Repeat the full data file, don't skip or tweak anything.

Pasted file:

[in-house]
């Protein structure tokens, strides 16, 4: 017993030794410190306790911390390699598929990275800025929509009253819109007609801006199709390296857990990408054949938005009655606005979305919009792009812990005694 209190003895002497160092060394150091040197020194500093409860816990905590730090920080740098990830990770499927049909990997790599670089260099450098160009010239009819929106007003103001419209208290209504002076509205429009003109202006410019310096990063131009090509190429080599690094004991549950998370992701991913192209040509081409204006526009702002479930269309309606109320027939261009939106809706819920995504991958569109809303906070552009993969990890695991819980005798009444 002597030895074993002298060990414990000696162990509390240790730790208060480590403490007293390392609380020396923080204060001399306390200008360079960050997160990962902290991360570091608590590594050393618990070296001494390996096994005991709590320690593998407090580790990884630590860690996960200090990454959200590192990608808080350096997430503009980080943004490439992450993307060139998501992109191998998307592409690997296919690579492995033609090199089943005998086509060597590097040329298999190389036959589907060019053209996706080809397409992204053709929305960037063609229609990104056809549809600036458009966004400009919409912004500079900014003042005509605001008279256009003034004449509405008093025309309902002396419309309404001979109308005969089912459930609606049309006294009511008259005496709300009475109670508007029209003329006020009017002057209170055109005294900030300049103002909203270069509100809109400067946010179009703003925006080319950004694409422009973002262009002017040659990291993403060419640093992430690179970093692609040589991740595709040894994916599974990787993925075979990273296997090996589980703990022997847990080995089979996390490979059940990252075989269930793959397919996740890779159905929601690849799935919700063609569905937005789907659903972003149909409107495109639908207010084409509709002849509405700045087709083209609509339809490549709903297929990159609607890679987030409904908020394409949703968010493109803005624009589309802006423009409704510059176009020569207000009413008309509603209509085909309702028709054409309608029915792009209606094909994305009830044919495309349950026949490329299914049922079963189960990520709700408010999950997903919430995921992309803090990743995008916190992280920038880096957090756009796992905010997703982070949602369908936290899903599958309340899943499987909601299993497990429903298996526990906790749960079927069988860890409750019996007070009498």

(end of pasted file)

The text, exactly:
[in-house]
């Protein structure tokens, strides 16, 4: 017993030794410190306790911390390699598929990275800025929509009253819109007609801006199709390296857990990408054949938005009655606005979305919009792009812990005694 209190003895002497160092060394150091040197020194500093409860816990905590730090920080740098990830990770499927049909990997790599670089260099450098160009010239009819929106007003103001419209208290209504002076509205429009003109202006410019310096990063131009090509190429080599690094004991549950998370992701991913192209040509081409204006526009702002479930269309309606109320027939261009939106809706819920995504991958569109809303906070552009993969990890695991819980005798009444 002597030895074993002298060990414990000696162990509390240790730790208060480590403490007293390392609380020396923080204060001399306390200008360079960050997160990962902290991360570091608590590594050393618990070296001494390996096994005991709590320690593998407090580790990884630590860690996960200090990454959200590192990608808080350096997430503009980080943004490439992450993307060139998501992109191998998307592409690997296919690579492995033609090199089943005998086509060597590097040329298999190389036959589907060019053209996706080809397409992204053709929305960037063609229609990104056809549809600036458009966004400009919409912004500079900014003042005509605001008279256009003034004449509405008093025309309902002396419309309404001979109308005969089912459930609606049309006294009511008259005496709300009475109670508007029209003329006020009017002057209170055109005294900030300049103002909203270069509100809109400067946010179009703003925006080319950004694409422009973002262009002017040659990291993403060419640093992430690179970093692609040589991740595709040894994916599974990787993925075979990273296997090996589980703990022997847990080995089979996390490979059940990252075989269930793959397919996740890779159905929601690849799935919700063609569905937005789907659903972003149909409107495109639908207010084409509709002849509405700045087709083209609509339809490549709903297929990159609607890679987030409904908020394409949703968010493109803005624009589309802006423009409704510059176009020569207000009413008309509603209509085909309702028709054409309608029915792009209606094909994305009830044919495309349950026949490329299914049922079963189960990520709700408010999950997903919430995921992309803090990743995008916190992280920038880096957090756009796992905010997703982070949602369908936290899903599958309340899943499987909601299993497990429903298996526990906790749960079927069988860890409750019996007070009498």